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Avere Takes On Storage In Stages

Avere Systems is using a multi-stage storage approach in its new FXT Series, introduced this week. The FXT appliances contain a variety of storage technologies that are designed to place the proper combination of characteristics at each point along the storage deployment chain. The result, according to the company, will be a total storage environment that is much higher in performance than a basic SAN or NAS solution without requiring the large investment of a completely new storage system.

The FXT is available directly from Avere beginning October 15, and will
ultimately be available through a reseller channel and system
integrators. The FXT will initially be available in two versions
separated only be the storage capacity of each. The Model 2300 has an
MSRP of $52,000., while the Model 2500 has an MSRP of $7200.

According to Ron Bianchini, Avere Systems CEO, the dynamics of rotating-media storage have made a product like the FXT necessary. "Capacity is growing as the area of the platters, but performance is growing as the perimeter of the platters. The net result is that, on a per-bit basis, disk drives have been getting much slower. This puts us in a performance deficit," he explains. Bianchini says that storage devices have, over the last decade or so, grown much larger in capacity while performance has barely changed.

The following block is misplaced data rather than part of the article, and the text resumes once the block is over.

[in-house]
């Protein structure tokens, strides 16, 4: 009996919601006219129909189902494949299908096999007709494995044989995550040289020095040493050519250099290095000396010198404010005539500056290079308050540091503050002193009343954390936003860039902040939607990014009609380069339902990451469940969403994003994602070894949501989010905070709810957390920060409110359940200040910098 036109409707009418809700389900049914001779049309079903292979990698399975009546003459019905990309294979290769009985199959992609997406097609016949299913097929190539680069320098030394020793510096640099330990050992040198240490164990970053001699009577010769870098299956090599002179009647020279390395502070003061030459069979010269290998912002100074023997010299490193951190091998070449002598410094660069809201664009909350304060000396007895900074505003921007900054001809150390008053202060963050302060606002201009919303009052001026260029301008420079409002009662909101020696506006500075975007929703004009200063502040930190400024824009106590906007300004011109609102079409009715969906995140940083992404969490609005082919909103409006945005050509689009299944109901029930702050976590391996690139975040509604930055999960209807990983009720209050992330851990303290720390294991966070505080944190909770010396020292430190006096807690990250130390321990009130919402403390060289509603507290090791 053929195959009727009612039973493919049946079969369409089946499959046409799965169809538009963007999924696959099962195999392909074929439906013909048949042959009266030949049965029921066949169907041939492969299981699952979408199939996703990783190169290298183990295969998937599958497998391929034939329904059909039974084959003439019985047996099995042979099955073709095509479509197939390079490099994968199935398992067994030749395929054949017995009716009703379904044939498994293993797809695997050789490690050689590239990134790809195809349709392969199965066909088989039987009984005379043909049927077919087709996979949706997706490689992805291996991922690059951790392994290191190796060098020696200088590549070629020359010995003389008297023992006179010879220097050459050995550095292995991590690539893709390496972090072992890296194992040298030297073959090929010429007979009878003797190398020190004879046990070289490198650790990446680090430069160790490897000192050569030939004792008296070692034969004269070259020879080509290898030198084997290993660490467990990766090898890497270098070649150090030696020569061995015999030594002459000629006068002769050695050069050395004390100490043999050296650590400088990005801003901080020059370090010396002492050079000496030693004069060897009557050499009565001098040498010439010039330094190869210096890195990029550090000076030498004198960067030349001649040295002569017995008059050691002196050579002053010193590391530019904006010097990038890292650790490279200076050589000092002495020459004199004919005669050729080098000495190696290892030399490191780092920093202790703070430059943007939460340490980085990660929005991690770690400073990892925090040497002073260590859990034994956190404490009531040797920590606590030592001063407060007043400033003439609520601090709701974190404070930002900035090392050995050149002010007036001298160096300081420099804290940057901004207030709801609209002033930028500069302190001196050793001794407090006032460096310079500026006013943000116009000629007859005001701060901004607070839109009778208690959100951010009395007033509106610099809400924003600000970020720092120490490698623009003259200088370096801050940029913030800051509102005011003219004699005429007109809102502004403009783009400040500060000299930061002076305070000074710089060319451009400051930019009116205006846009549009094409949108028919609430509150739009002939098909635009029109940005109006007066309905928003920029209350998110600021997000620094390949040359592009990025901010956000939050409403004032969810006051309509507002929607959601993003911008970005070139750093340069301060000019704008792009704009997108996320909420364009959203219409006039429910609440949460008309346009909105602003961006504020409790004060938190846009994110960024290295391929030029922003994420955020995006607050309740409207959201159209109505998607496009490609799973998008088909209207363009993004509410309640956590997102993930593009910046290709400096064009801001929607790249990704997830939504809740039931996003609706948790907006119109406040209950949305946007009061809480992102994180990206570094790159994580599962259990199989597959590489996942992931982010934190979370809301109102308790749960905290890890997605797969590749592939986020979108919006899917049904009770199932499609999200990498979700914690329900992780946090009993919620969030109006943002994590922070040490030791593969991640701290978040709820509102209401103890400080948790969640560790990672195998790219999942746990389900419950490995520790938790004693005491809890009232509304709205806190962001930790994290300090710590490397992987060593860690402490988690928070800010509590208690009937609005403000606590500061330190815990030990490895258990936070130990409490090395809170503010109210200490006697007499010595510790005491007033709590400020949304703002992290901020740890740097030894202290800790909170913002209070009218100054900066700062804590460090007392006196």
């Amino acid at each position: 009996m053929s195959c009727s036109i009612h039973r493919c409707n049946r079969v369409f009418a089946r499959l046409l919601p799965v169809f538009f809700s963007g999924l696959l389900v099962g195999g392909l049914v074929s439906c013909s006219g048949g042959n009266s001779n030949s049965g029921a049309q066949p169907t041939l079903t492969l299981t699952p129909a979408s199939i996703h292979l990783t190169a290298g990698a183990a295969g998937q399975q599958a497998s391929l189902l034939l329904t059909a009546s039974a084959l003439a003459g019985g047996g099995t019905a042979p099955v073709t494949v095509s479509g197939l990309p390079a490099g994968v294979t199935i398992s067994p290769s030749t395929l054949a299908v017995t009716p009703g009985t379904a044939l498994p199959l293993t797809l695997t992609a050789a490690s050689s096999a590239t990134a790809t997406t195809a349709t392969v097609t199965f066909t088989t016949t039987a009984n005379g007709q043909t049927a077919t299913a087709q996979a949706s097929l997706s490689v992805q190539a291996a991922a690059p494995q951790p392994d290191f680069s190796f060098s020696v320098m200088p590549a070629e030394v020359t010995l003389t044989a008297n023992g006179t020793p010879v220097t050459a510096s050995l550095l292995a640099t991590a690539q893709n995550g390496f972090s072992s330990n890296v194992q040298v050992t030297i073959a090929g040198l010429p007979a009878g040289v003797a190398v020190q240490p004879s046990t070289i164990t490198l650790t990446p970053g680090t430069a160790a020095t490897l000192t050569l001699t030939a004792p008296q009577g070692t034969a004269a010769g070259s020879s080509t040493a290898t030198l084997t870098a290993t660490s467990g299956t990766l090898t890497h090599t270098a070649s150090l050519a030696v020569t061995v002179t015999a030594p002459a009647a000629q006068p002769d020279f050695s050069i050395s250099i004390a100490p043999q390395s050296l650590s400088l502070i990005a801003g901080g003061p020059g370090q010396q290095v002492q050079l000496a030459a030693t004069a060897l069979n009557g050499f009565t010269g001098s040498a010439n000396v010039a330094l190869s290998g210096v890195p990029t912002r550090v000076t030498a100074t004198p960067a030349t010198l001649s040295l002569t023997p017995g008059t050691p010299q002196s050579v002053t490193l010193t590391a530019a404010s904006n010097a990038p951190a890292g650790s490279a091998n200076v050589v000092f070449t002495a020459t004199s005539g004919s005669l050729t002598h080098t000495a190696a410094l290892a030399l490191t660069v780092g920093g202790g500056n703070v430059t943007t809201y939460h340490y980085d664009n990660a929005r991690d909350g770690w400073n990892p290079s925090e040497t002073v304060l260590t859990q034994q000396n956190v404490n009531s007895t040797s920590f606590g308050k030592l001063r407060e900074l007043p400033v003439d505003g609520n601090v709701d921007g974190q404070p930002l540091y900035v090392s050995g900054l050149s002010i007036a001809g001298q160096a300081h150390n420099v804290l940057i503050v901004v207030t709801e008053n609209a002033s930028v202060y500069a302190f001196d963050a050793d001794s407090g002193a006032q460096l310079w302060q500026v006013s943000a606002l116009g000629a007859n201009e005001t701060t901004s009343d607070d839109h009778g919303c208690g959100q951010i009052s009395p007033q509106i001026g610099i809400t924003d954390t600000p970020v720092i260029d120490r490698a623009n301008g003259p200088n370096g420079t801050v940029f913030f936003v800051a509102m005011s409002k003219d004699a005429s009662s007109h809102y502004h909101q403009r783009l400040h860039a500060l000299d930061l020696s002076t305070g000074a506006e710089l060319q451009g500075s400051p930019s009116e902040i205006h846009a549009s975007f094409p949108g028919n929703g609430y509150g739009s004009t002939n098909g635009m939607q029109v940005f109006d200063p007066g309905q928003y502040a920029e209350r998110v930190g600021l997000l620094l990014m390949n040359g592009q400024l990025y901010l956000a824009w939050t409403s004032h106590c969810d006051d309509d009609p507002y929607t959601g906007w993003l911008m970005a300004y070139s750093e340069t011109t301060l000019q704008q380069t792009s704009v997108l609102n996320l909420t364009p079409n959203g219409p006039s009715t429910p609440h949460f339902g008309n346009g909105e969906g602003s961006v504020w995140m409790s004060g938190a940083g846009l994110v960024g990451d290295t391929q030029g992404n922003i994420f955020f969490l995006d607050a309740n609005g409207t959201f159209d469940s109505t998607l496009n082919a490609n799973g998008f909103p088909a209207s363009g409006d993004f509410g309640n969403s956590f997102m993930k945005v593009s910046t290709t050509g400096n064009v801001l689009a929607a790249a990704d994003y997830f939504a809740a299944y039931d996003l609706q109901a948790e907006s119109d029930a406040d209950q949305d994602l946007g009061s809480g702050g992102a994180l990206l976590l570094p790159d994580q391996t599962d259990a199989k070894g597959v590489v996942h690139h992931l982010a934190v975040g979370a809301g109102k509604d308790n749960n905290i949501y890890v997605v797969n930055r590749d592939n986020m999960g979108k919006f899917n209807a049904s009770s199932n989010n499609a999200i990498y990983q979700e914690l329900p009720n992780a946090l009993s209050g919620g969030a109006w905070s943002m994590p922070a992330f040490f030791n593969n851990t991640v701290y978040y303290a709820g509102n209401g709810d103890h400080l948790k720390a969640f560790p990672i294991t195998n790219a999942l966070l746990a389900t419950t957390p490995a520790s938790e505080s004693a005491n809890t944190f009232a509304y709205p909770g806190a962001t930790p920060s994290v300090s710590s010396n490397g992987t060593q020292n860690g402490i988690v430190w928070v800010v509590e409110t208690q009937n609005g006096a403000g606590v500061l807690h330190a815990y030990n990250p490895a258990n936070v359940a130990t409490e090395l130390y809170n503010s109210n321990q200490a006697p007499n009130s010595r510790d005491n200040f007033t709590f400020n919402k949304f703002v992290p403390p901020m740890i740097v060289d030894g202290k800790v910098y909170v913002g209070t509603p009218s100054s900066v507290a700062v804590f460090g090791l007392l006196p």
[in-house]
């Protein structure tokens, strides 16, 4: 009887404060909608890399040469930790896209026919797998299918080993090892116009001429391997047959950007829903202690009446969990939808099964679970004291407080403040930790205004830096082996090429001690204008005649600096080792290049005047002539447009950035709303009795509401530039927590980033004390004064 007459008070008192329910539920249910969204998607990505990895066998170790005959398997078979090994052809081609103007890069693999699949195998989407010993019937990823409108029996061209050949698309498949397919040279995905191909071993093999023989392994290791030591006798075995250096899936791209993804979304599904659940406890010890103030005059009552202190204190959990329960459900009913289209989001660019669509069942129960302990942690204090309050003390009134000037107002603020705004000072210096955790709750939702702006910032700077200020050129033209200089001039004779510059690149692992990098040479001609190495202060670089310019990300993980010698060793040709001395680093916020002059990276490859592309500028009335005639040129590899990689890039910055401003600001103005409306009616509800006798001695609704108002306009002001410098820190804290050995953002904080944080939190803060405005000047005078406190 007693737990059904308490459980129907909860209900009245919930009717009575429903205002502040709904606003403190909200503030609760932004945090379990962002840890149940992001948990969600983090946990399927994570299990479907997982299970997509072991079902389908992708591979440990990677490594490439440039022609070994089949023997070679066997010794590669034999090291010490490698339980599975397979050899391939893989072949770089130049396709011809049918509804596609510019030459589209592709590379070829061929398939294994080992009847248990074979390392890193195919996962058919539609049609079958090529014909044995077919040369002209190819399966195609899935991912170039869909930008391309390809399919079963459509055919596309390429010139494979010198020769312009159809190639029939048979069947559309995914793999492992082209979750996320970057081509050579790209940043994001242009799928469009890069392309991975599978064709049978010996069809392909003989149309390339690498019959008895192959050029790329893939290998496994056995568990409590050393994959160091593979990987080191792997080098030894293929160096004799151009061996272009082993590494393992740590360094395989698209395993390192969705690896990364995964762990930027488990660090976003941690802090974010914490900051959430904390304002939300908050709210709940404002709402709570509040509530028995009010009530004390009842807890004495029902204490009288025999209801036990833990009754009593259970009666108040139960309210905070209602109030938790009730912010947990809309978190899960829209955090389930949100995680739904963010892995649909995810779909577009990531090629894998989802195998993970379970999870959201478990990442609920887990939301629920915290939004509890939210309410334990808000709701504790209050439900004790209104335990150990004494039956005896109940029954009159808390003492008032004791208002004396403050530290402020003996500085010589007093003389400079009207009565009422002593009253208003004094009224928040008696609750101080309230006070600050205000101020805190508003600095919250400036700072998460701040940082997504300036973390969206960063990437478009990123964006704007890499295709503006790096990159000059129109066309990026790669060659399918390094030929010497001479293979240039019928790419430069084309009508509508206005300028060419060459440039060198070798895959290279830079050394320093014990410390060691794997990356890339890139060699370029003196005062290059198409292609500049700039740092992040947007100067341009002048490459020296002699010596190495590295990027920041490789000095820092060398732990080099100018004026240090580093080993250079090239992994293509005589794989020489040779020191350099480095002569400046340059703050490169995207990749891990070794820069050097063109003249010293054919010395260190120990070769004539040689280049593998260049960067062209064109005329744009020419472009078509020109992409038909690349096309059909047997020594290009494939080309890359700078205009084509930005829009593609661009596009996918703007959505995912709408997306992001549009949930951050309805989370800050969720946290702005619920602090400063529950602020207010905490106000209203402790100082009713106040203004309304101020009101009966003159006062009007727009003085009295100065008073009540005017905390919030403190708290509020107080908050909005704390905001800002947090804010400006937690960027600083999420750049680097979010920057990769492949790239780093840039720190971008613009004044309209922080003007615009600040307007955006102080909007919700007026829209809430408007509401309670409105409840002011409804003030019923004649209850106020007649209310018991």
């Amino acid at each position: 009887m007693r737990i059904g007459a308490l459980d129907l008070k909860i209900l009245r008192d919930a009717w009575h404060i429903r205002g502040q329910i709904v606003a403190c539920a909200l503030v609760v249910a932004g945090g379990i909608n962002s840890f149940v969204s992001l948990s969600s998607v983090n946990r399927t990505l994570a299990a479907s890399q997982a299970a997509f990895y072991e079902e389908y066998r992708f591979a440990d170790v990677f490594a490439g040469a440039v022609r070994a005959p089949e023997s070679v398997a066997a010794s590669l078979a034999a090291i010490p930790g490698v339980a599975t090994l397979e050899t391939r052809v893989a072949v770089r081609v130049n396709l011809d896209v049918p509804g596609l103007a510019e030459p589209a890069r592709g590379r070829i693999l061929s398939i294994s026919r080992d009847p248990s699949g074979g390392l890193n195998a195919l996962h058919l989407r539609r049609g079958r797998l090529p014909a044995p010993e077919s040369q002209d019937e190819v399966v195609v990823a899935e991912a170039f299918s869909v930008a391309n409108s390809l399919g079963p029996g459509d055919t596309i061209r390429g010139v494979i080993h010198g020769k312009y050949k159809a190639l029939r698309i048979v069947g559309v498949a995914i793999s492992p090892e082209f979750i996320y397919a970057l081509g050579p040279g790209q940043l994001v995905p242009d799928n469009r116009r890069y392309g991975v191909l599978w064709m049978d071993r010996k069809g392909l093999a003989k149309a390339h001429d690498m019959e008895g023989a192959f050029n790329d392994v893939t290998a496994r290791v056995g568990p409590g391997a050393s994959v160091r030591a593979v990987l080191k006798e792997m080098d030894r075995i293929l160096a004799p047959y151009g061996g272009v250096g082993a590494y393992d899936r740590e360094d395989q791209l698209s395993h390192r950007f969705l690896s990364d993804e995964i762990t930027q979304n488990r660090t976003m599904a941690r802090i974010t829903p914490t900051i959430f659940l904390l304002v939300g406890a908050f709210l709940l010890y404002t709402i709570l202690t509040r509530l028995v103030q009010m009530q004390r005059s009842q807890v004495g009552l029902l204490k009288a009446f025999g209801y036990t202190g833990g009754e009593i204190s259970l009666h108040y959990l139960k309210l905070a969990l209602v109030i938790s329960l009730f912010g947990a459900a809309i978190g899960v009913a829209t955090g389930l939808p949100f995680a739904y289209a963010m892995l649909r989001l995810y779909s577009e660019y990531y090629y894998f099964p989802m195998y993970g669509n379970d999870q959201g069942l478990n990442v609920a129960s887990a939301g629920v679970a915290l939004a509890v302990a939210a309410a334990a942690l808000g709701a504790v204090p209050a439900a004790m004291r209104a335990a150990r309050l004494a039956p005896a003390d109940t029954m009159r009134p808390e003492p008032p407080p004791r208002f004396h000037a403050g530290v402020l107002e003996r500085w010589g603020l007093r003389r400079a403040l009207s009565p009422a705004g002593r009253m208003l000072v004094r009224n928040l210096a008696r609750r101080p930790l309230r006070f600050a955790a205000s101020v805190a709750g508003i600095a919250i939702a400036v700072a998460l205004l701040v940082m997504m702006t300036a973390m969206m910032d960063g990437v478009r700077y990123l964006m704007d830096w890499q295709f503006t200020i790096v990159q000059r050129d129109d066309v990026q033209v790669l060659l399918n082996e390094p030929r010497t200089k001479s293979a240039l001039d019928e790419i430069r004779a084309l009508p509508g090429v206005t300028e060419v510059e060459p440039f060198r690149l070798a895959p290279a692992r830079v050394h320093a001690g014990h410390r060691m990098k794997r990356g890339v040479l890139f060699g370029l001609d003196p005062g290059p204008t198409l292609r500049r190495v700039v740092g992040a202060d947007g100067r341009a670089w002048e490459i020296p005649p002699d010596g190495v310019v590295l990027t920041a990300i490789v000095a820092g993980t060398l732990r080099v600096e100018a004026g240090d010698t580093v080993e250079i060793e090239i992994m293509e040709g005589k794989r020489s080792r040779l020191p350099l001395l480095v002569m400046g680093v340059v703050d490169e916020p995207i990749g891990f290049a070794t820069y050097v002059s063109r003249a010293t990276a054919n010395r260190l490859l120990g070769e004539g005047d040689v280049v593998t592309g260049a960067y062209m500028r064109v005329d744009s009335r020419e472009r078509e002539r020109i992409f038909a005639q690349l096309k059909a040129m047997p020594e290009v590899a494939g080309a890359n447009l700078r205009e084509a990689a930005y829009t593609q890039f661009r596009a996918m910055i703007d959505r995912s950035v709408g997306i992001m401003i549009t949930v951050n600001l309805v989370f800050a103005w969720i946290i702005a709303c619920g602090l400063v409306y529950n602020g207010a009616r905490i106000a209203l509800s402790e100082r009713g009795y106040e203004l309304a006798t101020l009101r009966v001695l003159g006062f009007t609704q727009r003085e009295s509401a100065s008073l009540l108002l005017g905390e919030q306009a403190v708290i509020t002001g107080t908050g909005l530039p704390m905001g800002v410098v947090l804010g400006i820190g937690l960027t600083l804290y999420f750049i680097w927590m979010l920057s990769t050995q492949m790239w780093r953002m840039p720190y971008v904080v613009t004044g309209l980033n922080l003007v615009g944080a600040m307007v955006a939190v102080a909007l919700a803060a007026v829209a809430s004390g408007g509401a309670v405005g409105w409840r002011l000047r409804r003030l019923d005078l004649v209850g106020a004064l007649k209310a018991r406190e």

Bianchini says that Avere engineers decided that no single technology can completely solve the storage system performance problem. Instead of looking for the single "home run" technology, they developed a tiered solution. Each FXT appliance is designed to contain three levels of storage: HDD, SSD, and RAM. The basic notion is that large blocks of data are fetched from the legacy storage system into the FXT's hard disk drives. Smaller blocks will be moved from there into the solid-state storage, with still smaller blocks brought into RAM for movement to the application servers.

The same technique works for writing. Random writing leverages the log-based file system where small files/blocks are collected into a large log or journal and written at once. Bianchini says that the journaling technique reduces the tie of a particular storage technology to a specific type of access, making the performance improvement more consistent across multiple applications.

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